15.485 tools

From: Humanist Discussion Group (by way of Willard McCarty (w.mccarty@btinternet.com)
Date: Fri Feb 01 2002 - 05:04:49 EST

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                   Humanist Discussion Group, Vol. 15, No. 485.
           Centre for Computing in the Humanities, King's College London

       [1] From: "Al Magary" <al@magary.com> (30)
             Subject: Re: 15.481 tools

       [2] From: "Mary Dee Harris" <mdharris@acm.org> (6)
             Subject: Re: 15.481 tools

       [3] From: Willard McCarty <w.mccarty@btinternet.com> (73)
             Subject: argument, tools, metaphors -- and a mascot

             Date: Fri, 01 Feb 2002 09:47:48 +0000
             From: "Al Magary" <al@magary.com>
             Subject: Re: 15.481 tools

    I found it convenient that Patrick Durusau littered his reply to the list
    moderator's musings with
    for I read each tag as a header for a snippy comment rather than a marker
    for an excision from the original post.

    The Moderator, for example, reached for a metaphor for computer-as-tool:
    "One metaphor to hand, as it were, is prosthesis..." To which the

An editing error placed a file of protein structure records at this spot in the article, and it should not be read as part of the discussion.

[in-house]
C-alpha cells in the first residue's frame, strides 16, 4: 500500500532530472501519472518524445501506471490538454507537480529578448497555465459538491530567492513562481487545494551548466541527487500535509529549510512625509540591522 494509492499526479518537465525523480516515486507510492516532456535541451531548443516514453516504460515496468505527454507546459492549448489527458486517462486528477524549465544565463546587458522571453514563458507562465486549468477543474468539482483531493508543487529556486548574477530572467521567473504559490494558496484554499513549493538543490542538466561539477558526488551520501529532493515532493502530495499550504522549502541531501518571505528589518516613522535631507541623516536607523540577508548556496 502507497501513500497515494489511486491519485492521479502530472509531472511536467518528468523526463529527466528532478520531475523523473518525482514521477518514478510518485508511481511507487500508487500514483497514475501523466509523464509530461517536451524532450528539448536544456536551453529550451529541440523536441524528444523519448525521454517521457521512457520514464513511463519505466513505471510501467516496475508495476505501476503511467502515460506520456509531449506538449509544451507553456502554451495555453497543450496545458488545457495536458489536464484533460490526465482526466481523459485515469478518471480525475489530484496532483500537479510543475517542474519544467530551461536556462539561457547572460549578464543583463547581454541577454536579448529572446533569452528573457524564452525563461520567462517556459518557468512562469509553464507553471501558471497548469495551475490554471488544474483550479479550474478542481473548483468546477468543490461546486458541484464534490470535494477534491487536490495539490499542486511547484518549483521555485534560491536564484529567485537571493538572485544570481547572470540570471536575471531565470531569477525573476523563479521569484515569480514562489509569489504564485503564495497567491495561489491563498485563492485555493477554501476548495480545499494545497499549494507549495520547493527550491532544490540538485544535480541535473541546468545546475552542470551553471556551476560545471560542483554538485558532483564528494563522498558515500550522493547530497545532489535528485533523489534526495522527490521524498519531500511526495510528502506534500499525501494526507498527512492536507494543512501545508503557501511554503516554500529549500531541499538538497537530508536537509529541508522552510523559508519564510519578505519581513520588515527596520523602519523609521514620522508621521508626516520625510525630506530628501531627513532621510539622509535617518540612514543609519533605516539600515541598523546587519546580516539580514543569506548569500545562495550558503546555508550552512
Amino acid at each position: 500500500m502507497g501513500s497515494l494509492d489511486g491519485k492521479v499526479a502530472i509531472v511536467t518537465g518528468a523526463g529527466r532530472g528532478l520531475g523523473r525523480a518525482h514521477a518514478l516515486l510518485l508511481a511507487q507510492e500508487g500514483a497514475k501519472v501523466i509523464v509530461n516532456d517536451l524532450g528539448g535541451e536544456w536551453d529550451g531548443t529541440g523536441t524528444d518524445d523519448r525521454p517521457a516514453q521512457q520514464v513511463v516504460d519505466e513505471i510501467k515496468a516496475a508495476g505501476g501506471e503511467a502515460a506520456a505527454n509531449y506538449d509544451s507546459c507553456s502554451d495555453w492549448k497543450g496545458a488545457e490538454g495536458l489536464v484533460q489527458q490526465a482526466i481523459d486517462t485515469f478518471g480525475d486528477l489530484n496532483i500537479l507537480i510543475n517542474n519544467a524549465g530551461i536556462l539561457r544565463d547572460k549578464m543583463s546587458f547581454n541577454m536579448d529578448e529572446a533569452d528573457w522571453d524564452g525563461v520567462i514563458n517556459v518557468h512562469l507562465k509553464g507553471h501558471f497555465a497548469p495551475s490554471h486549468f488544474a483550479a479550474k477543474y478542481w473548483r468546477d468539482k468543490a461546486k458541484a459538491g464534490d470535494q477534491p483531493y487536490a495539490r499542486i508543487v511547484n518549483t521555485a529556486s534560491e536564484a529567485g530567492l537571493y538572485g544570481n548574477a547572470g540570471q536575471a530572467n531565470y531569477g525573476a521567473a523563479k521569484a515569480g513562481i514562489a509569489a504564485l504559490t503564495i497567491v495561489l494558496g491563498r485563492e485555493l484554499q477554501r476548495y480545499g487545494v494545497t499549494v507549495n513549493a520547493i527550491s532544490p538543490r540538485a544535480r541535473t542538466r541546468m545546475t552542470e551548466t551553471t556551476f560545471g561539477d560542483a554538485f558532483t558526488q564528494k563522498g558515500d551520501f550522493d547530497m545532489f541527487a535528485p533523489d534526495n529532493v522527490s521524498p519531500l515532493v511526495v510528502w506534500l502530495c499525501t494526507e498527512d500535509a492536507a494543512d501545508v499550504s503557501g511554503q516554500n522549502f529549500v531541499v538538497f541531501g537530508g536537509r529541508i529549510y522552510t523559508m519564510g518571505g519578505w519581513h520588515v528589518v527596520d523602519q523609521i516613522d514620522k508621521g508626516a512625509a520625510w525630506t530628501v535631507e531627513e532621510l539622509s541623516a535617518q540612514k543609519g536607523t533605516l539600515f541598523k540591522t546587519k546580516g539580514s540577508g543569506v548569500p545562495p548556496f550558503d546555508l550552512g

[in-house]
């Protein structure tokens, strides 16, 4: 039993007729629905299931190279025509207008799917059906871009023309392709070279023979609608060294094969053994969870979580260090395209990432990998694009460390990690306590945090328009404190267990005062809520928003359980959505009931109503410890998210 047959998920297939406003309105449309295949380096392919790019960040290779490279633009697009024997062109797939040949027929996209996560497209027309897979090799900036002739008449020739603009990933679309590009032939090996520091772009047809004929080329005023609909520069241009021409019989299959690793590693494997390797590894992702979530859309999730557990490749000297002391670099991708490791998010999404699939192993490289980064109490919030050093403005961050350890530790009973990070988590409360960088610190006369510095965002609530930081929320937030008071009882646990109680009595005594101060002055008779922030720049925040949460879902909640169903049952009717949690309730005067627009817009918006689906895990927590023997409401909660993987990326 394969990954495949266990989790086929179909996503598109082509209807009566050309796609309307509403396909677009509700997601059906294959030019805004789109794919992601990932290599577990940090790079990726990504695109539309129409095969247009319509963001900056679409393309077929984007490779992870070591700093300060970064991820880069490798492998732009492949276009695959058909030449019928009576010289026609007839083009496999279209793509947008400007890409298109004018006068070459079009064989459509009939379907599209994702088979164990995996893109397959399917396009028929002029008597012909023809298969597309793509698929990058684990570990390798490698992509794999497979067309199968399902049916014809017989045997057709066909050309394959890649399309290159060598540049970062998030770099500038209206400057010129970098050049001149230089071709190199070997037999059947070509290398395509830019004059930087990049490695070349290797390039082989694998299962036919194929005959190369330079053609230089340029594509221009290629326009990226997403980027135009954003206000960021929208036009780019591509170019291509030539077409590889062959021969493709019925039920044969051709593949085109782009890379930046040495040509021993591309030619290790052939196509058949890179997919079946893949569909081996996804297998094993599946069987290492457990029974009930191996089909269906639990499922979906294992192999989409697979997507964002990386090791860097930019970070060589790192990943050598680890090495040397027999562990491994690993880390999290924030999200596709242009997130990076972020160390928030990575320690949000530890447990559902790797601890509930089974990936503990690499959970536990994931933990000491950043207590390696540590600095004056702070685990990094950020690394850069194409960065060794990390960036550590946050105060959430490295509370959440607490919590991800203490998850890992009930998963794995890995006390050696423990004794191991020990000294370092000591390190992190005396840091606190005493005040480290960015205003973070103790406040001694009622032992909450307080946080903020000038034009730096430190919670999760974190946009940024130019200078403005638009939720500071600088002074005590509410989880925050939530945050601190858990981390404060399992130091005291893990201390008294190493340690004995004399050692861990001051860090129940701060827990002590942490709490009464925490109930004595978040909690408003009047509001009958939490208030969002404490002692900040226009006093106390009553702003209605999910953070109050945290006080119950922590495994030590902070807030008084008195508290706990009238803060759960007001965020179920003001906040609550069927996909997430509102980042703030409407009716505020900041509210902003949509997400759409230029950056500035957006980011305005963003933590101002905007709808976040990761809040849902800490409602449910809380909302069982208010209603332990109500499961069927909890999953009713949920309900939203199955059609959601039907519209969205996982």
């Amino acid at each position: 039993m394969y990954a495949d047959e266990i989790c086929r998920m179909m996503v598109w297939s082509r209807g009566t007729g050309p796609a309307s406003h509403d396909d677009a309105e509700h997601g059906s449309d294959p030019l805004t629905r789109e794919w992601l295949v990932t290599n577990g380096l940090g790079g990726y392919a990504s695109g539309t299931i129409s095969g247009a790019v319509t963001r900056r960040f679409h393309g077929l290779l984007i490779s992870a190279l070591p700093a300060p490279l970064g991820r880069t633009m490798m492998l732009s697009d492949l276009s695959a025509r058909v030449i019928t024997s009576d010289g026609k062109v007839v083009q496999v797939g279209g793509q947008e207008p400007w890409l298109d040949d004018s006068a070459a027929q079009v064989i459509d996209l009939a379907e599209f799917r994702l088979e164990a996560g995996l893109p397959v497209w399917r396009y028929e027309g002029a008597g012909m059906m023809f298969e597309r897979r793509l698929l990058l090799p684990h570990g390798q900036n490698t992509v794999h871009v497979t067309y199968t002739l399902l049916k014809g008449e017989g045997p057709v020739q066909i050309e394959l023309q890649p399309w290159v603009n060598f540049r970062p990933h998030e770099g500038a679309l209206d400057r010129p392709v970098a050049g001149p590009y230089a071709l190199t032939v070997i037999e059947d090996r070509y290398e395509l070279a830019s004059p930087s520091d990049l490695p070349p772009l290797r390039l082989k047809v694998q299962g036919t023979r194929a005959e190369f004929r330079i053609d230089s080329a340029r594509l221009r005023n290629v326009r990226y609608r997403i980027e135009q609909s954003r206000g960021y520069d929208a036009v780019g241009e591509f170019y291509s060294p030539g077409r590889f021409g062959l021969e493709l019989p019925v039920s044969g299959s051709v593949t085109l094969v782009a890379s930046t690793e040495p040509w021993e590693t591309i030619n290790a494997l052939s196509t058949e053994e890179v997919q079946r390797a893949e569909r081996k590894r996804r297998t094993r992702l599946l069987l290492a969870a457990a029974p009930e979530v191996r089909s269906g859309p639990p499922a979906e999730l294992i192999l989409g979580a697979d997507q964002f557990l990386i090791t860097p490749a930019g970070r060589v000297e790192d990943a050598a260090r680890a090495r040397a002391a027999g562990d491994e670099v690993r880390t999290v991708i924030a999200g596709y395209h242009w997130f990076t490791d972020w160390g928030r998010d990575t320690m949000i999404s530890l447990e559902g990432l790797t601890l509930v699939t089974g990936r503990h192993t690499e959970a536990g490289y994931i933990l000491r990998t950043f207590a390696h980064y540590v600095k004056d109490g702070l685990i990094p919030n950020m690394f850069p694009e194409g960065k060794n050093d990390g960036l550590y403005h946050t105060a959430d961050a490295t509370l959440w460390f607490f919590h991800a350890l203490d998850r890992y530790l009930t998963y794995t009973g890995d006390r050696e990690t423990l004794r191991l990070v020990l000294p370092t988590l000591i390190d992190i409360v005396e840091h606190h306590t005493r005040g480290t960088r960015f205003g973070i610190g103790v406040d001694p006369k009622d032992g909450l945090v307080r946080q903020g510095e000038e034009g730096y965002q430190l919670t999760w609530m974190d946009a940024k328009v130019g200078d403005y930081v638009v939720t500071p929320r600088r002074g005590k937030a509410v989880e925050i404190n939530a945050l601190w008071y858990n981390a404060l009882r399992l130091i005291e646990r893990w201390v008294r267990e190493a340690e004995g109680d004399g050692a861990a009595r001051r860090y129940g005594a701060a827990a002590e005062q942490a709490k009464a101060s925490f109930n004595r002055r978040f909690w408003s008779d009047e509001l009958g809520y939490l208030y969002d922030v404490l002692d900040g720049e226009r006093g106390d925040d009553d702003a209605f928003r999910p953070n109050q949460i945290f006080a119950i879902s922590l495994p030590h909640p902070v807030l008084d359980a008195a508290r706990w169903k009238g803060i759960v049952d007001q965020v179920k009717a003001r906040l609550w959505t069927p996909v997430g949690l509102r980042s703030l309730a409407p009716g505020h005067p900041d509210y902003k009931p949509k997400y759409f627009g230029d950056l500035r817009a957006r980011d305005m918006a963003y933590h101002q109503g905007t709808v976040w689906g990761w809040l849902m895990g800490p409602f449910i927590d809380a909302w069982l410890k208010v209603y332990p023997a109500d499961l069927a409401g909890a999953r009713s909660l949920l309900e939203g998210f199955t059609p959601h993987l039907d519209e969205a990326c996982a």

Commentator snipped or snapped, "Why do I need a metaphor to describe
    humanities computing? Why isn't our work like that of Cain in Genesis 4:7
    'If you do well, will you not be accepted?'"

    I snip in response, why do I need biblical guidance any more than a
    metaphorical guide to further thought? The Moderator was not engraving his
    metaphor on a tablet and handing it down from on high. I'd guess it was ad
    hoc whimsy, a little flash in cyberspace. If the Commentator wants to quote
    Genesis, that can be done without displacing someone else's momentary figure
    of speech, which gave shape to the next paragraphs.

    The Commentator's scissor-like sniping appears to have been set in motion by
    the Moderator's setup for his metaphor: "...some years ago I had to deal
    with a now somewhat quaint sounding sneer, that the computer was 'just a
    tool'..." Which the Commentator seems to believe is the Moderator's own ad
    hominem attack on "our peers (in the sense of other academics, not
    necessarily computing humanists)."

    I'm a computing humanist of a sort (historical researcher) but not an
    academic peer, but just the same can do without the Commentator's
    supersensitivity to unintended insult in an anecdote about computing that
    probably dates back to 1985 or so. His ad hominem reaction was not just
    gratuitous but jarring in this thoughtful forum.

    Al Magary

             Date: Fri, 01 Feb 2002 09:48:37 +0000
             From: "Mary Dee Harris" <mdharris@acm.org>